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The Northlander getting back on its rails

Ontario buying three new trainsets for $139.5 million as part of its plan to return passenger rail to Northern Ontario

The waiting area at the Ontario Northland station in North Bay was bustling with activity early Thursday afternoon. 

It was much like the days before 2012 when the waiting area was shared by bus and train passengers.

Ontario Northland Transportation Commission’s Northlander Passenger Train discontinued service in 2012 but the Ontario government believes it's taking a step forward to bringing the Northlander back.   

At a busy media conference, the Ontario government announced it's spending $139.5 million to buy three new trainsets as part of its plan to bring back the northeastern passenger rail service between Timmins and Toronto. The government said it will unlock "the full economic potential of northern industries, resources and minerals."

The timeline to get the train on the rails is the end of 2026, said Stan Cho, associate minister of transportation.

"We are confident we are going to deliver on that promise by the mid-2020s," said Cho, noting that consultations with Indigenous communities, track work, and construction of additional stations need to be in place by that timeline, too.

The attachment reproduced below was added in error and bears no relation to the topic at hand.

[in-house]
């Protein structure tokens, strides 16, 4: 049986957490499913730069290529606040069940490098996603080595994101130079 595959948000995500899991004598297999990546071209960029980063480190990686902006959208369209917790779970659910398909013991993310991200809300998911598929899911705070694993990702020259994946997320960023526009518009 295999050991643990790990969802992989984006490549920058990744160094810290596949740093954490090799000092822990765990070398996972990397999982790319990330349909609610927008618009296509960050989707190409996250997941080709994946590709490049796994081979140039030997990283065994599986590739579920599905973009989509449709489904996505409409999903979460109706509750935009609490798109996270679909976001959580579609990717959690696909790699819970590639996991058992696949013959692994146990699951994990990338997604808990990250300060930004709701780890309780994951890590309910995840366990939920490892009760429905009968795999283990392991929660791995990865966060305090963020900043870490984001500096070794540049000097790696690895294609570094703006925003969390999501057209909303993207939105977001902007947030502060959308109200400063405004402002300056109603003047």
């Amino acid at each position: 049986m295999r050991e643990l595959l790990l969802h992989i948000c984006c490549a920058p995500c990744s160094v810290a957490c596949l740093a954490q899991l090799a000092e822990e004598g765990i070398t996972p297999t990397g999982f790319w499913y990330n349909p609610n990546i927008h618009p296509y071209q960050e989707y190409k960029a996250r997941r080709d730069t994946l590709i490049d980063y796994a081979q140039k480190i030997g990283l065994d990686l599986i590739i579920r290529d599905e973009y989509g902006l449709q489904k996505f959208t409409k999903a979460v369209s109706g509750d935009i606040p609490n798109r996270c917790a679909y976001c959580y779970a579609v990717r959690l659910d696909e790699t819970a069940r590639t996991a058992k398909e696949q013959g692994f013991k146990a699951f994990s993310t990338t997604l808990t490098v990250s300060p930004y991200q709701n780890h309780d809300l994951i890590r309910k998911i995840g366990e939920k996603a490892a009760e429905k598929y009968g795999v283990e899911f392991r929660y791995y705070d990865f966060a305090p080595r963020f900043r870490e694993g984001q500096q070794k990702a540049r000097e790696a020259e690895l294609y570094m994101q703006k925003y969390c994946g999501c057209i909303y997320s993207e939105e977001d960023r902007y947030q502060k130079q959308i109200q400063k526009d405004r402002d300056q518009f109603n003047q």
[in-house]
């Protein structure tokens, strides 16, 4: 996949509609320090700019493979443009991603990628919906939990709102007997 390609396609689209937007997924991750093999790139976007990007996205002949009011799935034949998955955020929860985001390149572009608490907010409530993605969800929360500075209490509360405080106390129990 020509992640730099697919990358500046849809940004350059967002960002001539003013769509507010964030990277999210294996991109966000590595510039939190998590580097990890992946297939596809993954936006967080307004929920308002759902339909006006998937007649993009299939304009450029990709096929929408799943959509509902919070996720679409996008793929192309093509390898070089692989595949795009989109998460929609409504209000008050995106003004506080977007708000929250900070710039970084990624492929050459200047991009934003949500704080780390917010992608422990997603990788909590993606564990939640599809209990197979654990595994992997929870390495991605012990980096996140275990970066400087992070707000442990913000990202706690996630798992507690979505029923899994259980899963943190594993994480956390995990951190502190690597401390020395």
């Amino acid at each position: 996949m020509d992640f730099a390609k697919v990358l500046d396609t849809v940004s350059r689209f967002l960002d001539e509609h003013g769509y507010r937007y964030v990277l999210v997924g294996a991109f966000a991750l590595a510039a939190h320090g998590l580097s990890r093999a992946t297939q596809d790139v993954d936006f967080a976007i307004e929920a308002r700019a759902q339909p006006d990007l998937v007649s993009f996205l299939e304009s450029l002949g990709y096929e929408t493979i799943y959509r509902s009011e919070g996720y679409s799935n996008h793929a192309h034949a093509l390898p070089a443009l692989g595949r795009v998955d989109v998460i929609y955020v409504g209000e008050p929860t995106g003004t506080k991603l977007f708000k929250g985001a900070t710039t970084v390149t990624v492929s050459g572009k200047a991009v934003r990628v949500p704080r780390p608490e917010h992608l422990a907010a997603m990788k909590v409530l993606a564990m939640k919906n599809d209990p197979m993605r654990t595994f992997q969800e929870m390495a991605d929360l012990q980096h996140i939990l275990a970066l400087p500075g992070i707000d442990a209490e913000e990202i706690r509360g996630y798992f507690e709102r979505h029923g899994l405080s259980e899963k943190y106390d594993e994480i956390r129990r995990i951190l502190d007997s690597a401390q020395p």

“This is a significant step forward in bringing back the rail service that northerners deserve,” added Cho. 

The new rail cars will be built by Siemens Mobility Limited and will meet the latest EPA Tier 4 emission standards, making them one of the most environmentally friendly diesel locomotives on the market.


The fully accessible fleet will include built-in wheelchair lifts, mobility aid storage spaces, galley-style food services, and fully accessible washrooms.

“As our cities continue to expand and grow outside of our urban centres, rail is one the best options to meet the growing demand for mobility and at the same time, achieve our climate targets," said Yves Desjardins-Siciliano, CEO of Siemens Mobility in Canada, in a statement after the announcement.

"As we continue to build on opportunities in Canada, we are proud to provide people of Northern Ontario with our most advanced technology allowing them to connect more easily and efficiently while enjoying the greatest comfort."

Cho added that people will see a vast improvement from the passenger rail cars that were used a decade ago. 

"These are brand-new state-of-the-art trains, which we are piggy-backing off a larger order, which means you are getting coaches with first-class cabins all the way to economy class level with all the amenities you would expect," he said.

"This will also be a train that will get you from Point A to Point B a lot faster," added Cho, estimating the trip from Union Station to Timmins to be about 10 hours. 


 While the province is touting that Timmins will have a terminal, the final route has not been confirmed.

RELATED: Reviving passenger train gets $75-million boost

In April, the business case for the passenger service was updated and takes a closer look at the three options for the train, all of which would require a subsidy to sustain operations. Two of the rail lines being explored end in Timmins.